The second highest ranked pathway in our analysis, c-Met signaling, consists of 33 genes participating in signal transduction mechanisms induced by the tyrosine kinase proto-oncogene c-Met (MET). Stimulation of the c-Met pathway can lead to several different cellular processes related to tumor growth and progression, such as proliferation, enhanced cell motility, invasion, and apoptosis (36). Moreover, both c-Met and its ligand, hepatocyte growth factor, have been shown to be dysregulated and correlated with poor prognosis in a number of human malignancies, including breast cancer (37). Consequently, this pathway has served as an important therapeutic target for human cancers, particularly through the development of a small molecule that inhibit the c-Met/hepatocyte growth factor–dependent signaling (37). Notably, coexpression of SDC1 and MET, the key players in the top two ranked pathways in our study, have been established as a marker signature associated with poor prognostic factors in ductal carcinoma in situ of the breast (38).
The third ranked pathway in our study, growth hormone signaling, contains 22 genes participating in cellular mechanisms induced by either growth hormone or insulin receptors. These two receptors as well as the insulin-like growth factor (IGF) receptor are all transmembrane tyrosine kinase receptors that induce cell growth and proliferation. Alteration in the activity of these receptors or their related pathways may lead to hyperplasia and eventually to the development of a tumor (39). Naturally, the growth hormone signaling pathway had considerable overlap with both the IGF-I signaling and insulin signaling pathways from BioCarta (32% and 41%, respectively); however, only the latter had a significant ES in our study (PES = 0.0064). Examining the genes of these three closely related pathways revealed that what differentiates their respective ES is a SNP in the insulin receptor gene (INSR) with a small P value (Ptrend = 0.0019 for rs12460755) that is absent from the IGF-I signaling pathway.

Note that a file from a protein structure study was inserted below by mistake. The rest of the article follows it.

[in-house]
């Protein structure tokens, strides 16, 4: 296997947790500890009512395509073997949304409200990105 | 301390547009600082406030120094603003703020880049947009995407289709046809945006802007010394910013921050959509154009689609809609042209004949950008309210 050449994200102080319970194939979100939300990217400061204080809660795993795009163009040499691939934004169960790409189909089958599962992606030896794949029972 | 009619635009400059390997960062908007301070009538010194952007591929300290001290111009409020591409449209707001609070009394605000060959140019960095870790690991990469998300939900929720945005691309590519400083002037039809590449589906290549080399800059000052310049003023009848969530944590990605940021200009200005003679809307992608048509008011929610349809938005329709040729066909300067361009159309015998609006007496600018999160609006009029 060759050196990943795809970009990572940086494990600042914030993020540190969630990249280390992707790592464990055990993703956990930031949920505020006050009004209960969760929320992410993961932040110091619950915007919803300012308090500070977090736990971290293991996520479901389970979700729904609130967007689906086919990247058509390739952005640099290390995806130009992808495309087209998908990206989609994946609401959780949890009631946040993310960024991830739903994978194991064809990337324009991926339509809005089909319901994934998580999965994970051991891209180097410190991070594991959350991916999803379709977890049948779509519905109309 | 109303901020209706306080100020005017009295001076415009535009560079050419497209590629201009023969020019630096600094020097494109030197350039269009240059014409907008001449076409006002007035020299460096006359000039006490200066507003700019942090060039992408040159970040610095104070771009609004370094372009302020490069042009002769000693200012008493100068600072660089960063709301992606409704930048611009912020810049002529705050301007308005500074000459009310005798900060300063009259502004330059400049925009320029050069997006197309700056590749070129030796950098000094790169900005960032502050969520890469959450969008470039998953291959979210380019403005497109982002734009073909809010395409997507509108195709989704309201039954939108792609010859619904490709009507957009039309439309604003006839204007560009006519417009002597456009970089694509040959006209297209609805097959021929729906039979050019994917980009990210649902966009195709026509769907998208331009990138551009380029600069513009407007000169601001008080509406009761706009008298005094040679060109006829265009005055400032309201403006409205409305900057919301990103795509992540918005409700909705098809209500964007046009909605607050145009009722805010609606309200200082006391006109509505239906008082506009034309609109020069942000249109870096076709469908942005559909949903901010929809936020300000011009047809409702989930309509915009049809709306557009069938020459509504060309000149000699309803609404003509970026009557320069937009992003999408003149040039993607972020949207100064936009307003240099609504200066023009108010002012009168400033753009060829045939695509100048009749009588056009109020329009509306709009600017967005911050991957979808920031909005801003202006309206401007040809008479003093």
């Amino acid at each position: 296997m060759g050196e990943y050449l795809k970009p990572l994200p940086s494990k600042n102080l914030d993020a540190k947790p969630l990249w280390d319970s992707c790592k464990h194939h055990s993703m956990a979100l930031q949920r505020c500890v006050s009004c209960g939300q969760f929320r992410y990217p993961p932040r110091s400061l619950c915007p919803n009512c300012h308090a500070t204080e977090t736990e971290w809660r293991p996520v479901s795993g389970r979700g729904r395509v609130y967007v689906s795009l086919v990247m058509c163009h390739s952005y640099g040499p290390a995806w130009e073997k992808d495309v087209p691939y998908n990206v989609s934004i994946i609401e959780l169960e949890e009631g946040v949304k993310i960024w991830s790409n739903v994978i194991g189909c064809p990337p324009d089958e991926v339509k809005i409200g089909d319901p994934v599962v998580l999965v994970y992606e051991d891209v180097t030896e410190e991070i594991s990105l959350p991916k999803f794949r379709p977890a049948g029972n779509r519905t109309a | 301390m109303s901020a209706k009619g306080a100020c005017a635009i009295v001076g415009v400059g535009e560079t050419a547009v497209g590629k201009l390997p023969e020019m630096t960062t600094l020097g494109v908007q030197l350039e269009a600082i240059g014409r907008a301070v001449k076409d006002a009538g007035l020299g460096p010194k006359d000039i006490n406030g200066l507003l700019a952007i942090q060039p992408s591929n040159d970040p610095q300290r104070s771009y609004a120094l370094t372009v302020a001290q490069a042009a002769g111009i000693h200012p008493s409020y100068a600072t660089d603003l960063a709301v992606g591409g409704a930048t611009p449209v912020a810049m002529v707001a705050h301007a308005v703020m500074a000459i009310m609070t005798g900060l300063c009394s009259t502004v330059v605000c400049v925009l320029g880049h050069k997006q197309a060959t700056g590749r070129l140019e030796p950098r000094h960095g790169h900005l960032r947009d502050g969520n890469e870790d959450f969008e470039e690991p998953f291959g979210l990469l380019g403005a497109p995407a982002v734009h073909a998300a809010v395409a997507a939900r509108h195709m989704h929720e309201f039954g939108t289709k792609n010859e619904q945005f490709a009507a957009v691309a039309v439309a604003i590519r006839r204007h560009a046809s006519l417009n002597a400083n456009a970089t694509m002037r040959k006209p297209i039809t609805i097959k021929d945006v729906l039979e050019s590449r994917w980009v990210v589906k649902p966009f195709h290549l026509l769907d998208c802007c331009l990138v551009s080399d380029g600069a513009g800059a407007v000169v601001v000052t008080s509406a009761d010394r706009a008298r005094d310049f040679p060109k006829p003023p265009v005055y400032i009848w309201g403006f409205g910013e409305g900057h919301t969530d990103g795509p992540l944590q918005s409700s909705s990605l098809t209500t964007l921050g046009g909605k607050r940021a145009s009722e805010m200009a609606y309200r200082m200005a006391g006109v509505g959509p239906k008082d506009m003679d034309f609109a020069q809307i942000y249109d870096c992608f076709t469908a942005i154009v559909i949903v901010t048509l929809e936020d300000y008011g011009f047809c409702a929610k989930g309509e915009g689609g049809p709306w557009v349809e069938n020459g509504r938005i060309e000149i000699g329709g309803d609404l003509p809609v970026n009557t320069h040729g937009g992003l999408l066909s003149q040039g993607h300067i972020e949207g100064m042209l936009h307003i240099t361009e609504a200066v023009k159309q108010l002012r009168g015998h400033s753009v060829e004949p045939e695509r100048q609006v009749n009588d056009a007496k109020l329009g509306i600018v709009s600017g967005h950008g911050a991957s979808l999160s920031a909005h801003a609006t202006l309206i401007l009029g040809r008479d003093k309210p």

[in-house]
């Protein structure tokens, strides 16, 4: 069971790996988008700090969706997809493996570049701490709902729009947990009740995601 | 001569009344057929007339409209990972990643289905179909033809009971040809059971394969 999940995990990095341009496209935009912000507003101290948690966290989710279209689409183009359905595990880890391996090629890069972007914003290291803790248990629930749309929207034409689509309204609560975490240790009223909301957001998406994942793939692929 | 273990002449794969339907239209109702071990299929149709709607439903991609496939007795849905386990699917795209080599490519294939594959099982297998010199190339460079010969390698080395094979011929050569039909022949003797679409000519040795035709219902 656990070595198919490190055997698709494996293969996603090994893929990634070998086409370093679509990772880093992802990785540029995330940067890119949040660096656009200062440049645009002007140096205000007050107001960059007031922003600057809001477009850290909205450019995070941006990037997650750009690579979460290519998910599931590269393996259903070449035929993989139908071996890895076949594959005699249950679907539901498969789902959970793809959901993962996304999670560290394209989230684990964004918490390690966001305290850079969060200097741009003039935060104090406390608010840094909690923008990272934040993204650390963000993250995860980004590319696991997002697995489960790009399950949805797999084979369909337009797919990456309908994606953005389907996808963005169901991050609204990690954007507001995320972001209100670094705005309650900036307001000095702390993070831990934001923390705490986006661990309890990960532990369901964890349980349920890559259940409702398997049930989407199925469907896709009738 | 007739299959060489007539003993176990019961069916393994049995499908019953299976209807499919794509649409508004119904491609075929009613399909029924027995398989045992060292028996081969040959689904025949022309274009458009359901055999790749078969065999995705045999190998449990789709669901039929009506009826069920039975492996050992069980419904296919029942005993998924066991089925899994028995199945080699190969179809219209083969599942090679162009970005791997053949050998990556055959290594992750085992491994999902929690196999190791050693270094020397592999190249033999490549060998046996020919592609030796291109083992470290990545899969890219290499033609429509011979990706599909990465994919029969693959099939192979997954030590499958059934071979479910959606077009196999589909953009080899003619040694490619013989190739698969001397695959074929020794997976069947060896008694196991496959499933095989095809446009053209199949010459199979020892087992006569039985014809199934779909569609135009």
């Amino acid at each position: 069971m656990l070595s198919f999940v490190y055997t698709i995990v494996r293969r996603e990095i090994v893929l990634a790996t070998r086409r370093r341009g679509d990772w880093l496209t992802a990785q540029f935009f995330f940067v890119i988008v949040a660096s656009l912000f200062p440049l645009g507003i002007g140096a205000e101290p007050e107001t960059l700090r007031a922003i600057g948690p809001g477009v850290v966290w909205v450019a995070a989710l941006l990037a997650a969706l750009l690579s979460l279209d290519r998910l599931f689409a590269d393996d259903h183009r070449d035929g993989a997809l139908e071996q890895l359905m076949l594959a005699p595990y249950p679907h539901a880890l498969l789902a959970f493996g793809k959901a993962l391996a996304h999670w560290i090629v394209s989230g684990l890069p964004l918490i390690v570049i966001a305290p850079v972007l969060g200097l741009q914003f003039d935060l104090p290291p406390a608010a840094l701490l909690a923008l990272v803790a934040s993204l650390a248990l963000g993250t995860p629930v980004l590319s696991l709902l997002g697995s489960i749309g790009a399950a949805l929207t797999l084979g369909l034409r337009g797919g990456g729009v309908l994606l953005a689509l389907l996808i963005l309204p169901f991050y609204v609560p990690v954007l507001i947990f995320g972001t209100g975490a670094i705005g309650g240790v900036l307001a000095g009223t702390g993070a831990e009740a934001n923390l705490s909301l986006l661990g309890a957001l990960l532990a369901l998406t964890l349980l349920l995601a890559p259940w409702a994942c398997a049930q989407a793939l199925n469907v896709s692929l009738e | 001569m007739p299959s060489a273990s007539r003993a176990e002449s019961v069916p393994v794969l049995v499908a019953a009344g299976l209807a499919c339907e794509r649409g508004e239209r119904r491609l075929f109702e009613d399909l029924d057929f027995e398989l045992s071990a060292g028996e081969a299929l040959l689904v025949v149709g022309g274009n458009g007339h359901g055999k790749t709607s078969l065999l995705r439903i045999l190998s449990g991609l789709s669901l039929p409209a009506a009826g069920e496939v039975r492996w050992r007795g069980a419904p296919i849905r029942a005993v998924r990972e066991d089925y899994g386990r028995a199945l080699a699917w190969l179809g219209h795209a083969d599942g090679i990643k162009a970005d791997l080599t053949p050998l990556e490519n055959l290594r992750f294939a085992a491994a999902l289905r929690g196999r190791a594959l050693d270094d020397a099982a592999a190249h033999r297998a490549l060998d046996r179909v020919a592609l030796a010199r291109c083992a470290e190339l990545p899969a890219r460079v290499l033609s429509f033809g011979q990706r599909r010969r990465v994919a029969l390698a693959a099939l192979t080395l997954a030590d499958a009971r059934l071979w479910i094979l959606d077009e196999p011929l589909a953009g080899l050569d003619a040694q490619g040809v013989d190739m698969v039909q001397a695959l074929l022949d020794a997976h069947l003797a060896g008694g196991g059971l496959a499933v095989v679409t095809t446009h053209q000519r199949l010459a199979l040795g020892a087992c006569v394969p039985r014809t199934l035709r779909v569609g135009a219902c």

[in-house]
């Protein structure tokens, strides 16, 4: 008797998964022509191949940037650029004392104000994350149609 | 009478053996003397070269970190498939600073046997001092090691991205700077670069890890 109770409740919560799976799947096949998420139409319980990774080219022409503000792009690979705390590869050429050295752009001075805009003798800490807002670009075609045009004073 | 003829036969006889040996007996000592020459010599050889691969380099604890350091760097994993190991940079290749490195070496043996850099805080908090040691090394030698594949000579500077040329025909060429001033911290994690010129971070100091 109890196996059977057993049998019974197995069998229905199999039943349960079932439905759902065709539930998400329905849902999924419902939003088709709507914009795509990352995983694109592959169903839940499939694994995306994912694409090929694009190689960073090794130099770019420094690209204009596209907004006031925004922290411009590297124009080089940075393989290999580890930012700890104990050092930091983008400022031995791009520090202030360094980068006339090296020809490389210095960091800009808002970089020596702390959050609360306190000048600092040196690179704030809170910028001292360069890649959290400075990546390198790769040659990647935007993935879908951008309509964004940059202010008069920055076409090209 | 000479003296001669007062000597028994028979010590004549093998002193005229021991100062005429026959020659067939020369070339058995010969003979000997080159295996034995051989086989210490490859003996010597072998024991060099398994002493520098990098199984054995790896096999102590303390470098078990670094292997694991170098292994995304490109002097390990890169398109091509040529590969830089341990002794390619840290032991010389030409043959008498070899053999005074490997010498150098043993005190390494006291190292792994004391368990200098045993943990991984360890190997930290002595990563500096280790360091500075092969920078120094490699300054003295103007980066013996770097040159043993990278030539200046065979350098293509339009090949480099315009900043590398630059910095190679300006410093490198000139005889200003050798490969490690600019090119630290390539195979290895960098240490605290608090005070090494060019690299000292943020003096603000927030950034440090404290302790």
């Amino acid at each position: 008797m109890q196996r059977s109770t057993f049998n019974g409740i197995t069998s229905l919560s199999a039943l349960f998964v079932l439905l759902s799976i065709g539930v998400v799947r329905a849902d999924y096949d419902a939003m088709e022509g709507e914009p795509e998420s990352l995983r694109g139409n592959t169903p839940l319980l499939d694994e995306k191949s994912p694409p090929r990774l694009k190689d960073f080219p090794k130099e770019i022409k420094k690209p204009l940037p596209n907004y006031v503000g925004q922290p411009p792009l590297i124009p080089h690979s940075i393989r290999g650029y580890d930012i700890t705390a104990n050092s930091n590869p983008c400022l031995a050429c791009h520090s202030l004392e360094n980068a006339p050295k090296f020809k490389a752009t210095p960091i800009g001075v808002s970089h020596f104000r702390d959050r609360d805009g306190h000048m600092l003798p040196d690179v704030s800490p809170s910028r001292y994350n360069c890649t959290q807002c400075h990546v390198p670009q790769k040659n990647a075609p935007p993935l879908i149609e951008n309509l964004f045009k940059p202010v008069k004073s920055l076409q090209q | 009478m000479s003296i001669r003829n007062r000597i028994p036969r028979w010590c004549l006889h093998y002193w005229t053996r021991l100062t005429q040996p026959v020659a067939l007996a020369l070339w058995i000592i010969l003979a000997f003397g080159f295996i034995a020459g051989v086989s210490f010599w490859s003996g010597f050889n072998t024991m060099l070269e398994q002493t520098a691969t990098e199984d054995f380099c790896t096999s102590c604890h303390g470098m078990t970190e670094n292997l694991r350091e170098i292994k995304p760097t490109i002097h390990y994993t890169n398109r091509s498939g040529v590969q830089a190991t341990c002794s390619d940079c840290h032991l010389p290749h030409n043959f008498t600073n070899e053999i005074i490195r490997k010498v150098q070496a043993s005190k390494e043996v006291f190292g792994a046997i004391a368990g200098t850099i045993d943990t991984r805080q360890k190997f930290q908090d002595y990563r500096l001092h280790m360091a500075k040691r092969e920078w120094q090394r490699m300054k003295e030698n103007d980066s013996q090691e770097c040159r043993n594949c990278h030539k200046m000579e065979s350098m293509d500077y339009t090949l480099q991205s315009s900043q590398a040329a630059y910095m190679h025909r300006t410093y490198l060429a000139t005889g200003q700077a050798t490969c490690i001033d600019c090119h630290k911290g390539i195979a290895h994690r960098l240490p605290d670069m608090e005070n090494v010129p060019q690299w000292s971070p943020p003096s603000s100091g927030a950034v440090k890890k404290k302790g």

Interestingly, the fibroblast growth factor signaling pathway was ranked 10th in our study (Table 1; PES = 0.0219) despite the exclusion of the FGFR2 SNPs from our analyses (see Materials and Methods). Adding the FGFR2 SNPs to this pathway improved its enrichment signal (PES = 0.0053) and ranked it 4th in our study. This finding, in combination with the FGFR2 signal in CEGEMS (18) and elsewhere (17), suggests that variations in other genes involved in FGFR2 signaling may modulate breast cancer susceptibility.
An important extension to the gene-set enrichment analysis is the clustering analysis that highlighted the RAS/RAF/MAPK canonical signaling cascade as the common denominator of pathways associated with breast cancer risk in this study. This cascade plays an essential role in transmitting extracellular signals from growth factors to promote the growth, proliferation, differentiation, and survival of cells, and modification in its activity has been linked to multiple human malignancies (40). Notably, this cascade plays an important role in all three top pathways in this study. It is an integral component in the signaling of hepatocyte growth factor receptor and growth hormone signaling pathways, and a transducer for signals initiated by the syndecan-1 pathway.